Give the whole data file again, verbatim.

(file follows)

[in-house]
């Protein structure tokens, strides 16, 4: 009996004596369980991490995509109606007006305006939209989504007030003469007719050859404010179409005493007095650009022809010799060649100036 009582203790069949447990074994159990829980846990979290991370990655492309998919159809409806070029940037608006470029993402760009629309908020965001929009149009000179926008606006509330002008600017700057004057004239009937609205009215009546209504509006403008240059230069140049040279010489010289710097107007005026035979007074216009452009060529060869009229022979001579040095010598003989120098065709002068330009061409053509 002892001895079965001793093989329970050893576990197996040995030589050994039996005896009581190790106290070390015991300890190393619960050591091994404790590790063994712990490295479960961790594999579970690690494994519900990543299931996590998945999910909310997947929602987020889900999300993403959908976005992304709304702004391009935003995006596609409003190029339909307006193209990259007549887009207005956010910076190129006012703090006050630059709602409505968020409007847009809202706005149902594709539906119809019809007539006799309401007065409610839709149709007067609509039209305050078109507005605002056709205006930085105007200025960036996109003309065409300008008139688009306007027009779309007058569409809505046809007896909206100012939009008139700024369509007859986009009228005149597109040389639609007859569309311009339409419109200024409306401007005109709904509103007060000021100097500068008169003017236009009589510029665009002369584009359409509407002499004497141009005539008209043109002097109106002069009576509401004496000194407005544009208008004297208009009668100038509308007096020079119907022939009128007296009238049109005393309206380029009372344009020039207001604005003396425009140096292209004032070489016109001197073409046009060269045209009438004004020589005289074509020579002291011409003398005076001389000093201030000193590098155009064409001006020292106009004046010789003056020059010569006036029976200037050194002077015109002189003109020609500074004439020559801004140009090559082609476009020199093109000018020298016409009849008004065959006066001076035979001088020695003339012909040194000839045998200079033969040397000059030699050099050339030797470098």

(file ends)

[in-house]
């Protein structure tokens, strides 16, 4: 009996004596369980991490995509109606007006305006939209989504007030003469007719050859404010179409005493007095650009022809010799060649100036 009582203790069949447990074994159990829980846990979290991370990655492309998919159809409806070029940037608006470029993402760009629309908020965001929009149009000179926008606006509330002008600017700057004057004239009937609205009215009546209504509006403008240059230069140049040279010489010289710097107007005026035979007074216009452009060529060869009229022979001579040095010598003989120098065709002068330009061409053509 002892001895079965001793093989329970050893576990197996040995030589050994039996005896009581190790106290070390015991300890190393619960050591091994404790590790063994712990490295479960961790594999579970690690494994519900990543299931996590998945999910909310997947929602987020889900999300993403959908976005992304709304702004391009935003995006596609409003190029339909307006193209990259007549887009207005956010910076190129006012703090006050630059709602409505968020409007847009809202706005149902594709539906119809019809007539006799309401007065409610839709149709007067609509039209305050078109507005605002056709205006930085105007200025960036996109003309065409300008008139688009306007027009779309007058569409809505046809007896909206100012939009008139700024369509007859986009009228005149597109040389639609007859569309311009339409419109200024409306401007005109709904509103007060000021100097500068008169003017236009009589510029665009002369584009359409509407002499004497141009005539008209043109002097109106002069009576509401004496000194407005544009208008004297208009009668100038509308007096020079119907022939009128007296009238049109005393309206380029009372344009020039207001604005003396425009140096292209004032070489016109001197073409046009060269045209009438004004020589005289074509020579002291011409003398005076001389000093201030000193590098155009064409001006020292106009004046010789003056020059010569006036029976200037050194002077015109002189003109020609500074004439020559801004140009090559082609476009020199093109000018020298016409009849008004065959006066001076035979001088020695003339012909040194000839045998200079033969040397000059030699050099050339030797470098």